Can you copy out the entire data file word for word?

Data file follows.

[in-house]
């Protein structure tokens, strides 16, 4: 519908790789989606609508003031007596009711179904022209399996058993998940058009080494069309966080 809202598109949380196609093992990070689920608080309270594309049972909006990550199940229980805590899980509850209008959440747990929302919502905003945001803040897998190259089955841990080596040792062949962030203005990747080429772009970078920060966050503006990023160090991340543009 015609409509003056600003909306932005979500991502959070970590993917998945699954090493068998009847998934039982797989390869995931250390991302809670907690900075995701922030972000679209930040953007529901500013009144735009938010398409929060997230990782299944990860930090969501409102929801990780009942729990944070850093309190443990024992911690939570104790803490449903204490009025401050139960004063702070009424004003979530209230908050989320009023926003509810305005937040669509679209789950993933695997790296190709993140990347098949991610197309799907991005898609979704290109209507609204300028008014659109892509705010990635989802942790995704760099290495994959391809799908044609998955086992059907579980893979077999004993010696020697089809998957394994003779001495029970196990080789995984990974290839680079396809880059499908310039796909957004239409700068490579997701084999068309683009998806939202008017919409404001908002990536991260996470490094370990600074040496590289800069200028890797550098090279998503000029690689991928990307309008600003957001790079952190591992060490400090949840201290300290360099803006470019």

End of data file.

[in-house]
């Protein structure tokens, strides 16, 4: 519908790789989606609508003031007596009711179904022209399996058993998940058009080494069309966080 809202598109949380196609093992990070689920608080309270594309049972909006990550199940229980805590899980509850209008959440747990929302919502905003945001803040897998190259089955841990080596040792062949962030203005990747080429772009970078920060966050503006990023160090991340543009 015609409509003056600003909306932005979500991502959070970590993917998945699954090493068998009847998934039982797989390869995931250390991302809670907690900075995701922030972000679209930040953007529901500013009144735009938010398409929060997230990782299944990860930090969501409102929801990780009942729990944070850093309190443990024992911690939570104790803490449903204490009025401050139960004063702070009424004003979530209230908050989320009023926003509810305005937040669509679209789950993933695997790296190709993140990347098949991610197309799907991005898609979704290109209507609204300028008014659109892509705010990635989802942790995704760099290495994959391809799908044609998955086992059907579980893979077999004993010696020697089809998957394994003779001495029970196990080789995984990974290839680079396809880059499908310039796909957004239409700068490579997701084999068309683009998806939202008017919409404001908002990536991260996470490094370990600074040496590289800069200028890797550098090279998503000029690689991928990307309008600003957001790079952190591992060490400090949840201290300290360099803006470019």